The flip side of the coin

On the other hand, a number of town residents are employed at the facility. They rely on that money to pay bills, buy groceries and cover expenses. Also, the town receives real estate tax, personal property tax, business license and water and sewer fees, along with a per diem fee, a yearly payment made to the town by ICA. 

The amount of the per diem has shifted over the years. In fiscal year 2019, it was $259,016. One year later, that dropped to $210,670. In fiscal year 2021, that dropped to $182,500 and the reduction continued from there. In fiscal year 2022, the town received $167,000 and this past fiscal year, the per diem was $182,500. 

Vincent said he appreciated the passion that advocates and activists have shared when they ask for the contract to be terminated. But he added the council has to take a wider view. 

“This is our community, this is our town and we have to take this wider view on how these things affect everyone in our town,” Vincent said. “And while these concerns about detainees are taken to heart, we have other concerns to consider as well.”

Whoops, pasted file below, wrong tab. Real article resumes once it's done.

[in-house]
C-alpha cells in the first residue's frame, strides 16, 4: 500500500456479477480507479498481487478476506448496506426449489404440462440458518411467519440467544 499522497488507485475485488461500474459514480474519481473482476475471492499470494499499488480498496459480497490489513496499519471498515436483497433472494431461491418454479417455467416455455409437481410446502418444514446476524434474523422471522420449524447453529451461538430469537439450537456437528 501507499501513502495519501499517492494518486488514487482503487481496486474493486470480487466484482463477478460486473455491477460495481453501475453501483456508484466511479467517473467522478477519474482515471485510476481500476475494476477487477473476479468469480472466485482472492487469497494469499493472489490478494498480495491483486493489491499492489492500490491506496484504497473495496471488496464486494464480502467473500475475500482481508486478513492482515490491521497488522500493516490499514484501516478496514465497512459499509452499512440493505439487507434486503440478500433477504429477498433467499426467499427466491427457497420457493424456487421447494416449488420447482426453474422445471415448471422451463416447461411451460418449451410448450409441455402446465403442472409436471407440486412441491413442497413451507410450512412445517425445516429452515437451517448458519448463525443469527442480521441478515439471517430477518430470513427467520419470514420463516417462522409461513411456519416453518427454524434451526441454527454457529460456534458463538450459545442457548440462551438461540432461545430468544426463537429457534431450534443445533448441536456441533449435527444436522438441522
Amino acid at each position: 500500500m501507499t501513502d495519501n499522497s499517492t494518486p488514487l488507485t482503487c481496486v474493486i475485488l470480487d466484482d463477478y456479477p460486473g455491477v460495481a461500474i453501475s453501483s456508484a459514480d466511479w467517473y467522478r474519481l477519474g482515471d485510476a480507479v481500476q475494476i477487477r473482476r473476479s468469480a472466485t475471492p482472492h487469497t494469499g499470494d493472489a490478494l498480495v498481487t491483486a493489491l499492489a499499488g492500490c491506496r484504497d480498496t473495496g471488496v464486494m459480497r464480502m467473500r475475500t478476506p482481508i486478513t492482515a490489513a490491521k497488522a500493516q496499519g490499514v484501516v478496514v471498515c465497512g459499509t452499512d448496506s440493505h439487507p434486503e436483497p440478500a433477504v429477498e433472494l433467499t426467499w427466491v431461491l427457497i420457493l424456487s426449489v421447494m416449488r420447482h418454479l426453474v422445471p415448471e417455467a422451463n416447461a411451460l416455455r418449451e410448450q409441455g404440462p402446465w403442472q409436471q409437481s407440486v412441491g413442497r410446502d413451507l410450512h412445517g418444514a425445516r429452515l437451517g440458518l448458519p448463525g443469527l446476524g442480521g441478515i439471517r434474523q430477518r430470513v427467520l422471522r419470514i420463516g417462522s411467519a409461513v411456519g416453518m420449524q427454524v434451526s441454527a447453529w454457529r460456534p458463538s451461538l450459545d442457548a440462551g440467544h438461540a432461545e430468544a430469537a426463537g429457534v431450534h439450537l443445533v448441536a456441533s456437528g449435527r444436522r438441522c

Vincent added that he had multiple people reach out over the last month, mentioning either they or a relative was employed at the facility. 

“One individual reached out because she was supposed to get married this month and was concerned her fiancee was going to lose his job,” Vincent said. “These are concerns we have to take into consideration as well, not just that concern but we have to broadly look at all the concerns and do what’s best for the town.” 

How the ICE process works

One of the things numerous speakers have focused on, when coming before council about this, is a request to not just terminate the contract, but close the facility and free everyone detained inside. To be clear, that is not at all in the Farmville Town Council’s hands. The Gazette has spoken with a number of officials from the ACLU, from immigrant rights groups, multiple lawyers and ICE officials. They all say the same. Even if Farmville were to terminate the contract, that doesn’t shut down the facility. And even if the facility were to shut down for any reason, that doesn’t mean everyone inside would be free. 

They would simply be transferred to another ICE facility. As proof, ICE officials provided The Gazette with the Detention Facility Termination of Agreement documents. First, the document states any closure would have to be ordered either “by ICE or the agreement holder”, which in this case is the privately owned and operated ICA facility, not the town. 

If the facility were to close, then ICE would “notify the DOCC of the number of noncitizens to be relocated so that it can begin coordinating transfers to other facilities.” DOCC in this case stands for Detention Operations Coordination Center. 

In that situation, the only way for detainees to be released would be the same as it is now, the document said. Either a legal challenge through the court system or ICE officials could decide to let them go.